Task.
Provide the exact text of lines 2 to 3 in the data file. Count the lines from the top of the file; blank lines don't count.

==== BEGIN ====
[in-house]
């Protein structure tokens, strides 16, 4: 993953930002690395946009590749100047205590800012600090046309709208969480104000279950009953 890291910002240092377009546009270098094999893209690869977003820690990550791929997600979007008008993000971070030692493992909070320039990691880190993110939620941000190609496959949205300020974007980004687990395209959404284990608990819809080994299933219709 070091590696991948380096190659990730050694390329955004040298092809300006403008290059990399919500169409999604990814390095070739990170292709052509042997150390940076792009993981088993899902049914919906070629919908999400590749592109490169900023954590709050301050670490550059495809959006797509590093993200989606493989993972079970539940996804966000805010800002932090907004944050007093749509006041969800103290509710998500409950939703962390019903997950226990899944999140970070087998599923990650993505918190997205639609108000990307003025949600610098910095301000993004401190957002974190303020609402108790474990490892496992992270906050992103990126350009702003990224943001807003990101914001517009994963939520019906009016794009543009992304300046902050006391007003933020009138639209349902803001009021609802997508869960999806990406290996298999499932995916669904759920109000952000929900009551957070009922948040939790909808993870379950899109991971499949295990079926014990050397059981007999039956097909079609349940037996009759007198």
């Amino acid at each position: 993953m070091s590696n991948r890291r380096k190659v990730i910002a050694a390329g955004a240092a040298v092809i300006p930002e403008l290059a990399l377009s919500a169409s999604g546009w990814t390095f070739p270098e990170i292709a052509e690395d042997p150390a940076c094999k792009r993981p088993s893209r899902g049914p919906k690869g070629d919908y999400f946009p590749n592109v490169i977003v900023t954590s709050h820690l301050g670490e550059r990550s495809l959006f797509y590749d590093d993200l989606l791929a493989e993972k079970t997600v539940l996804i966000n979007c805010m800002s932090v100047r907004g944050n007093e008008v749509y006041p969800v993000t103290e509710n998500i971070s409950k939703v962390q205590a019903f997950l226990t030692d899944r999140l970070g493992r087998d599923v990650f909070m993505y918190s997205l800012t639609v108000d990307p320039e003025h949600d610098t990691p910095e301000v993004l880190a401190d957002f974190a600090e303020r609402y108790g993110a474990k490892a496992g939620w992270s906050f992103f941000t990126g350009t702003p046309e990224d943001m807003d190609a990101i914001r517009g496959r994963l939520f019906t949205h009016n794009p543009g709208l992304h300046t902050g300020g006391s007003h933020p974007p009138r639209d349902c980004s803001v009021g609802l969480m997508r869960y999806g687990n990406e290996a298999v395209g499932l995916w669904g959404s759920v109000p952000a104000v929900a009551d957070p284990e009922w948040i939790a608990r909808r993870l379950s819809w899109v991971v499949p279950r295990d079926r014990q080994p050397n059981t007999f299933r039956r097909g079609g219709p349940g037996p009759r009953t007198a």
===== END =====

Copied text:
């Protein structure tokens, strides 16, 4: 993953930002690395946009590749100047205590800012600090046309709208969480104000279950009953 890291910002240092377009546009270098094999893209690869977003820690990550791929997600979007008008993000971070030692493992909070320039990691880190993110939620941000190609496959949205300020974007980004687990395209959404284990608990819809080994299933219709 070091590696991948380096190659990730050694390329955004040298092809300006403008290059990399919500169409999604990814390095070739990170292709052509042997150390940076792009993981088993899902049914919906070629919908999400590749592109490169900023954590709050301050670490550059495809959006797509590093993200989606493989993972079970539940996804966000805010800002932090907004944050007093749509006041969800103290509710998500409950939703962390019903997950226990899944999140970070087998599923990650993505918190997205639609108000990307003025949600610098910095301000993004401190957002974190303020609402108790474990490892496992992270906050992103990126350009702003990224943001807003990101914001517009994963939520019906009016794009543009992304300046902050006391007003933020009138639209349902803001009021609802997508869960999806990406290996298999499932995916669904759920109000952000929900009551957070009922948040939790909808993870379950899109991971499949295990079926014990050397059981007999039956097909079609349940037996009759007198």
């Amino acid at each position: 993953m070091s590696n991948r890291r380096k190659v990730i910002a050694a390329g955004a240092a040298v092809i300006p930002e403008l290059a990399l377009s919500a169409s999604g546009w990814t390095f070739p270098e990170i292709a052509e690395d042997p150390a940076c094999k792009r993981p088993s893209r899902g049914p919906k690869g070629d919908y999400f946009p590749n592109v490169i977003v900023t954590s709050h820690l301050g670490e550059r990550s495809l959006f797509y590749d590093d993200l989606l791929a493989e993972k079970t997600v539940l996804i966000n979007c805010m800002s932090v100047r907004g944050n007093e008008v749509y006041p969800v993000t103290e509710n998500i971070s409950k939703v962390q205590a019903f997950l226990t030692d899944r999140l970070g493992r087998d599923v990650f909070m993505y918190s997205l800012t639609v108000d990307p320039e003025h949600d610098t990691p910095e301000v993004l880190a401190d957002f974190a600090e303020r609402y108790g993110a474990k490892a496992g939620w992270s906050f992103f941000t990126g350009t702003p046309e990224d943001m807003d190609a990101i914001r517009g496959r994963l939520f019906t949205h009016n794009p543009g709208l992304h300046t902050g300020g006391s007003h933020p974007p009138r639209d349902c980004s803001v009021g609802l969480m997508r869960y999806g687990n990406e290996a298999v395209g499932l995916w669904g959404s759920v109000p952000a104000v929900a009551d957070p284990e009922w948040i939790a608990r909808r993870l379950s819809w899109v991971v499949p279950r295990d079926r014990q080994p050397n059981t007999f299933r039956r097909g079609g219709p349940g037996p009759r009953t007198a």